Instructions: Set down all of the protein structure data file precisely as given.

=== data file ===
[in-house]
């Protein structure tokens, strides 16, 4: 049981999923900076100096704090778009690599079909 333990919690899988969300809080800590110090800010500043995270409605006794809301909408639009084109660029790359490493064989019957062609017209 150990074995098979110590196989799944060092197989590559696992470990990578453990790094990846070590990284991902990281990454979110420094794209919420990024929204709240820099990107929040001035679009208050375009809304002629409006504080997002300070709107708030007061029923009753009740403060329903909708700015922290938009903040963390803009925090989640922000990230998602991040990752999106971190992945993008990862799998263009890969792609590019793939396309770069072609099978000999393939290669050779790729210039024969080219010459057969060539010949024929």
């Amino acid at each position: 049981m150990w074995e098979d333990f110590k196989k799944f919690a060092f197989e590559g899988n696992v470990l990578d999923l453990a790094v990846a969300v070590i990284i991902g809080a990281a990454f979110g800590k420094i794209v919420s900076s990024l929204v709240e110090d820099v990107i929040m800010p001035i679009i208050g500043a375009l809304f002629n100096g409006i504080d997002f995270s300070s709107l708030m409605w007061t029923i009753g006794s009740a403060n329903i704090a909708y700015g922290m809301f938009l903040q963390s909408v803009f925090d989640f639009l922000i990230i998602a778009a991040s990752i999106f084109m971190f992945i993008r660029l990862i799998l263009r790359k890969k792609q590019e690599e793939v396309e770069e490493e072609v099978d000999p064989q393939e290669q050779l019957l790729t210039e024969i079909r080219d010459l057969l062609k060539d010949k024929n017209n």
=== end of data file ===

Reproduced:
[in-house]
């Protein structure tokens, strides 16, 4: 049981999923900076100096704090778009690599079909 333990919690899988969300809080800590110090800010500043995270409605006794809301909408639009084109660029790359490493064989019957062609017209 150990074995098979110590196989799944060092197989590559696992470990990578453990790094990846070590990284991902990281990454979110420094794209919420990024929204709240820099990107929040001035679009208050375009809304002629409006504080997002300070709107708030007061029923009753009740403060329903909708700015922290938009903040963390803009925090989640922000990230998602991040990752999106971190992945993008990862799998263009890969792609590019793939396309770069072609099978000999393939290669050779790729210039024969080219010459057969060539010949024929």
């Amino acid at each position: 049981m150990w074995e098979d333990f110590k196989k799944f919690a060092f197989e590559g899988n696992v470990l990578d999923l453990a790094v990846a969300v070590i990284i991902g809080a990281a990454f979110g800590k420094i794209v919420s900076s990024l929204v709240e110090d820099v990107i929040m800010p001035i679009i208050g500043a375009l809304f002629n100096g409006i504080d997002f995270s300070s709107l708030m409605w007061t029923i009753g006794s009740a403060n329903i704090a909708y700015g922290m809301f938009l903040q963390s909408v803009f925090d989640f639009l922000i990230i998602a778009a991040s990752i999106f084109m971190f992945i993008r660029l990862i799998l263009r790359k890969k792609q590019e690599e793939v396309e770069e490493e072609v099978d000999p064989q393939e290669q050779l019957l790729t210039e024969i079909r080219d010459l057969l062609k060539d010949k024929n017209n």